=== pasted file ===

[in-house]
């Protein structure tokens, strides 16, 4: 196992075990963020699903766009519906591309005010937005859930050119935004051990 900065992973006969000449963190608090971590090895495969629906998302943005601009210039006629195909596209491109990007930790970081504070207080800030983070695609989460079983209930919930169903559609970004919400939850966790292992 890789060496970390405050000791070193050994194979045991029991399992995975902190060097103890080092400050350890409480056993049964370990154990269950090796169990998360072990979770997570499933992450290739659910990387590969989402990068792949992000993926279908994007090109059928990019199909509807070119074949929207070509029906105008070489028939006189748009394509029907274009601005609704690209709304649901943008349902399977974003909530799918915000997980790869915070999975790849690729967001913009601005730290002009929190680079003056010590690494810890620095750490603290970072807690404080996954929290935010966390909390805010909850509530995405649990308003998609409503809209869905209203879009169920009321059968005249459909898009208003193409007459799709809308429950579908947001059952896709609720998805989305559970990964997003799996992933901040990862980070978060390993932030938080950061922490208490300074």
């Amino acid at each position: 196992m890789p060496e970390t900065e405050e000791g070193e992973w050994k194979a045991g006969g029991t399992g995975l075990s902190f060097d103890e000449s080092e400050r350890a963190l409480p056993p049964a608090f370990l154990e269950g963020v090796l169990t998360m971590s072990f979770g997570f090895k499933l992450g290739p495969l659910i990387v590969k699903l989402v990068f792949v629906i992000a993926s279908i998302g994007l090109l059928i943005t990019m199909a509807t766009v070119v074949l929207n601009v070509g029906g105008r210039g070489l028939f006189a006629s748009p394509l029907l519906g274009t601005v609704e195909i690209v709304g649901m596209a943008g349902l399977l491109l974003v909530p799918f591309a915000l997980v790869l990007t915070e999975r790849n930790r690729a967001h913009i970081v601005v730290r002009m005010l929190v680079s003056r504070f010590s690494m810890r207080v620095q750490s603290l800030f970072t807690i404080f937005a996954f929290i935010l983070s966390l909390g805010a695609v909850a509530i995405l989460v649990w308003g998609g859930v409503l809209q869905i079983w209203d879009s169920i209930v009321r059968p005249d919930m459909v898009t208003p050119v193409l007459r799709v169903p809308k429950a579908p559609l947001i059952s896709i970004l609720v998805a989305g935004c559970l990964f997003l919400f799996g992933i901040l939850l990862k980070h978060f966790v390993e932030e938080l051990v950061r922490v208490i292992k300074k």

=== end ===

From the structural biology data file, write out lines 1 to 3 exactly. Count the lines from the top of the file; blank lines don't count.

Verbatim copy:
[in-house]
């Protein structure tokens, strides 16, 4: 196992075990963020699903766009519906591309005010937005859930050119935004051990 900065992973006969000449963190608090971590090895495969629906998302943005601009210039006629195909596209491109990007930790970081504070207080800030983070695609989460079983209930919930169903559609970004919400939850966790292992 890789060496970390405050000791070193050994194979045991029991399992995975902190060097103890080092400050350890409480056993049964370990154990269950090796169990998360072990979770997570499933992450290739659910990387590969989402990068792949992000993926279908994007090109059928990019199909509807070119074949929207070509029906105008070489028939006189748009394509029907274009601005609704690209709304649901943008349902399977974003909530799918915000997980790869915070999975790849690729967001913009601005730290002009929190680079003056010590690494810890620095750490603290970072807690404080996954929290935010966390909390805010909850509530995405649990308003998609409503809209869905209203879009169920009321059968005249459909898009208003193409007459799709809308429950579908947001059952896709609720998805989305559970990964997003799996992933901040990862980070978060390993932030938080950061922490208490300074």
């Amino acid at each position: 196992m890789p060496e970390t900065e405050e000791g070193e992973w050994k194979a045991g006969g029991t399992g995975l075990s902190f060097d103890e000449s080092e400050r350890a963190l409480p056993p049964a608090f370990l154990e269950g963020v090796l169990t998360m971590s072990f979770g997570f090895k499933l992450g290739p495969l659910i990387v590969k699903l989402v990068f792949v629906i992000a993926s279908i998302g994007l090109l059928i943005t990019m199909a509807t766009v070119v074949l929207n601009v070509g029906g105008r210039g070489l028939f006189a006629s748009p394509l029907l519906g274009t601005v609704e195909i690209v709304g649901m596209a943008g349902l399977l491109l974003v909530p799918f591309a915000l997980v790869l990007t915070e999975r790849n930790r690729a967001h913009i970081v601005v730290r002009m005010l929190v680079s003056r504070f010590s690494m810890r207080v620095q750490s603290l800030f970072t807690i404080f937005a996954f929290i935010l983070s966390l909390g805010a695609v909850a509530i995405l989460v649990w308003g998609g859930v409503l809209q869905i079983w209203d879009s169920i209930v009321r059968p005249d919930m459909v898009t208003p050119v193409l007459r799709v169903p809308k429950a579908p559609l947001i059952s896709i970004l609720v998805a989305g935004c559970l990964f997003l919400f799996g992933i901040l939850l990862k980070h978060f966790v390993e932030e938080l051990v950061r922490v208490i292992k300074k």